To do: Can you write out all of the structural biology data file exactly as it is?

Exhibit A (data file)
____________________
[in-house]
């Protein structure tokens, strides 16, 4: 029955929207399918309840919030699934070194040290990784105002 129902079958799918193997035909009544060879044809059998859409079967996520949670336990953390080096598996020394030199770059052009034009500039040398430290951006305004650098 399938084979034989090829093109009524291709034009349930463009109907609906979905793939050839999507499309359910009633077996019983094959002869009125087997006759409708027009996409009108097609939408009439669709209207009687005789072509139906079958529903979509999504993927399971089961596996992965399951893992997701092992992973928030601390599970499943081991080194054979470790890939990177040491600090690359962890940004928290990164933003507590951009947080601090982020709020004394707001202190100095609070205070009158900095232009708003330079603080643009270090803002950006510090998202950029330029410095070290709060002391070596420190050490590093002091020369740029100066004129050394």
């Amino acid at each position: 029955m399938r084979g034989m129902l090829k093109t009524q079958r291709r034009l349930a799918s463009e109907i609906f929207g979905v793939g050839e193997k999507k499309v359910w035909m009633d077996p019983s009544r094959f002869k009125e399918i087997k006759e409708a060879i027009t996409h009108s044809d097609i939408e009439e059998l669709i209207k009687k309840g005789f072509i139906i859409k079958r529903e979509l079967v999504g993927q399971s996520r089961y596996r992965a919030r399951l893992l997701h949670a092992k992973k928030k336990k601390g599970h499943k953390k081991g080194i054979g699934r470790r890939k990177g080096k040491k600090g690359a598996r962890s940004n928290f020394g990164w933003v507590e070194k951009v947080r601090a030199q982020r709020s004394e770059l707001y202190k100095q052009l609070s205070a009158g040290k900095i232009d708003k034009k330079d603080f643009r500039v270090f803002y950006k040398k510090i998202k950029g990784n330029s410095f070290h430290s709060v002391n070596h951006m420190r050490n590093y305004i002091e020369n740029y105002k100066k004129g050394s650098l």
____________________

[in-house]
């Protein structure tokens, strides 16, 4: 029955929207399918309840919030699934070194040290990784105002 129902079958799918193997035909009544060879044809059998859409079967996520949670336990953390080096598996020394030199770059052009034009500039040398430290951006305004650098 399938084979034989090829093109009524291709034009349930463009109907609906979905793939050839999507499309359910009633077996019983094959002869009125087997006759409708027009996409009108097609939408009439669709209207009687005789072509139906079958529903979509999504993927399971089961596996992965399951893992997701092992992973928030601390599970499943081991080194054979470790890939990177040491600090690359962890940004928290990164933003507590951009947080601090982020709020004394707001202190100095609070205070009158900095232009708003330079603080643009270090803002950006510090998202950029330029410095070290709060002391070596420190050490590093002091020369740029100066004129050394």
């Amino acid at each position: 029955m399938r084979g034989m129902l090829k093109t009524q079958r291709r034009l349930a799918s463009e109907i609906f929207g979905v793939g050839e193997k999507k499309v359910w035909m009633d077996p019983s009544r094959f002869k009125e399918i087997k006759e409708a060879i027009t996409h009108s044809d097609i939408e009439e059998l669709i209207k009687k309840g005789f072509i139906i859409k079958r529903e979509l079967v999504g993927q399971s996520r089961y596996r992965a919030r399951l893992l997701h949670a092992k992973k928030k336990k601390g599970h499943k953390k081991g080194i054979g699934r470790r890939k990177g080096k040491k600090g690359a598996r962890s940004n928290f020394g990164w933003v507590e070194k951009v947080r601090a030199q982020r709020s004394e770059l707001y202190k100095q052009l609070s205070a009158g040290k900095i232009d708003k034009k330079d603080f643009r500039v270090f803002y950006k040398k510090i998202k950029g990784n330029s410095f070290h430290s709060v002391n070596h951006m420190r050490n590093y305004i002091e020369n740029y105002k100066k004129g050394s650098l």